Ruby Cinema Opens this Friday with Avatar
Dec. 14, 2009 -- On Friday Dec. 18th, The Ruby Cinema, located at the Prosser Theater inside the new College Center on campus, will open its doors and will show James Cameron's Avatar in digital 3D.
The Ruby Cinema is operated by Allison and Mark Drucker of the Majestic Theatre in Crested Butte. Don Prosser, an alumnus of WSC, made this space possible for the entire community with a generous donation.
In the film, Jake Sully is recruited to travel light years to the human outpost on Pandora, where a corporate consortium is mining a rare mineral that is the key to solving Earth’s energy crisis. Because Pandora’s atmosphere is toxic, they have created the Avatar Program, in which human “drivers” have their consciousness linked to an avatar, a remotely-controlled biological body that can survive in the lethal air. These avatars are genetically engineered hybrids of human DNA mixed with DNA from the natives of Pandora… the Na’vi.
Reborn in his avatar form, Jake is no longer confined to his wheelchair. He is given a mission to infiltrate the Na’vi, who have become a major obstacle to mining the precious ore. As he forms bonds with the Na'vis, he learns to respect the Na’vi way and finally takes his place among them. Soon he will face the ultimate test as he leads them in an epic battle that will decide the fate of the planet.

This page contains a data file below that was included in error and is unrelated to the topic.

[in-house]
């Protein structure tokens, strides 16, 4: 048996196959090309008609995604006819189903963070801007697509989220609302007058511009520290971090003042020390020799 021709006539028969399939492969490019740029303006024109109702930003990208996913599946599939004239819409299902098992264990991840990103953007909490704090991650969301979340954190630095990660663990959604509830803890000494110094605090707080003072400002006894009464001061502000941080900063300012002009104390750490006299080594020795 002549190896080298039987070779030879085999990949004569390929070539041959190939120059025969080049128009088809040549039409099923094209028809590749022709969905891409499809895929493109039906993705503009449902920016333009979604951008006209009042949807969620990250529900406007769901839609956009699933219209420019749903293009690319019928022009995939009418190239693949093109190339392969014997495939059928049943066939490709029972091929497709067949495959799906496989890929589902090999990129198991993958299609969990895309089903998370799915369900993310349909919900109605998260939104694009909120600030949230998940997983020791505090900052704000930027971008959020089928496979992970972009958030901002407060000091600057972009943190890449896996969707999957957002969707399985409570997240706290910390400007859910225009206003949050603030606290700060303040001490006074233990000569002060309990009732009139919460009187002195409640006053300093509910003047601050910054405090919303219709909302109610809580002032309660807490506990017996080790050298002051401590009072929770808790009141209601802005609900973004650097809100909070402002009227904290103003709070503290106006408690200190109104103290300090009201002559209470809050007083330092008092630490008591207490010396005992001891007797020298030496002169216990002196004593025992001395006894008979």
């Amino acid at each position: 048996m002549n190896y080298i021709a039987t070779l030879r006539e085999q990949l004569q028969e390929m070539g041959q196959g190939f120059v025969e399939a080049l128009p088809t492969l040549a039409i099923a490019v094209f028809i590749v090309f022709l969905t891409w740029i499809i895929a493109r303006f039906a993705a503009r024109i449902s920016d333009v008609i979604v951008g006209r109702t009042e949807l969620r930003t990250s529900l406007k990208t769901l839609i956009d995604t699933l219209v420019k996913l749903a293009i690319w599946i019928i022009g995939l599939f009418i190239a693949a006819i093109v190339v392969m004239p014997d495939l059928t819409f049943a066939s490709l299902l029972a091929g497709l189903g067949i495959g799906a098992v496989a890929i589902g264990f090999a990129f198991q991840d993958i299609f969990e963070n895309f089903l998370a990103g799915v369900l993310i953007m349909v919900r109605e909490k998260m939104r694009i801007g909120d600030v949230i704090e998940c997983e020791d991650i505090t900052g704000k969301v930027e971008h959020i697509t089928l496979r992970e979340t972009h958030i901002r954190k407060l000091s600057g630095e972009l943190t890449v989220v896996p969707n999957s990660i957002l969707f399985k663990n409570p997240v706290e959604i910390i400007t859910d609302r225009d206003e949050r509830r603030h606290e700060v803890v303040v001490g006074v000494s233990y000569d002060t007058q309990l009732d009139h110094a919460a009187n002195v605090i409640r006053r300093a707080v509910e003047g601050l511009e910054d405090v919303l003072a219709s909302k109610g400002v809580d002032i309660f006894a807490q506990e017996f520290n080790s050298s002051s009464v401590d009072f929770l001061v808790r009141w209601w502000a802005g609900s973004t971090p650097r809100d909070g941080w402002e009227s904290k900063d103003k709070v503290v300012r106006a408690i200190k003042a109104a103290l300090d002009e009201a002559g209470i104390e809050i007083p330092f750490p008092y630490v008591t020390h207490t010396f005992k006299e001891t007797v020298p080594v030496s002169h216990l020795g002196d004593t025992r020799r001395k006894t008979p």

James Cameron, the Oscar-winning director of Titanic, Aliens, and Terminator 1 and 2, first conceived the film 15 years ago, when the means to realize his vision did not yet exist. Now, after four years of production, Avatar, a live action film with a new generation of special effects, delivers a fully immersing cinematic experience of a new kind, where the revolutionary technology invented to make the film disappears into the emotion of the characters and the sweep of the story.
Cameron acquired realistic emotional performances from his actors by using a new “image-based facial performance capture” system, using a head-rig camera to record the nuances of the actors’ facial performances. The actors wore headgear, not unlike a football helmet, to which a tiny camera was attached. The rig faced the actors’ faces and the camera recorded facial expression and muscle movements to a degree never before possible. The camera recorded eye movement, which had not been the case with prior systems. The head-rig system allowed actors facial performances to be captured with unprecedented clarity and precision.
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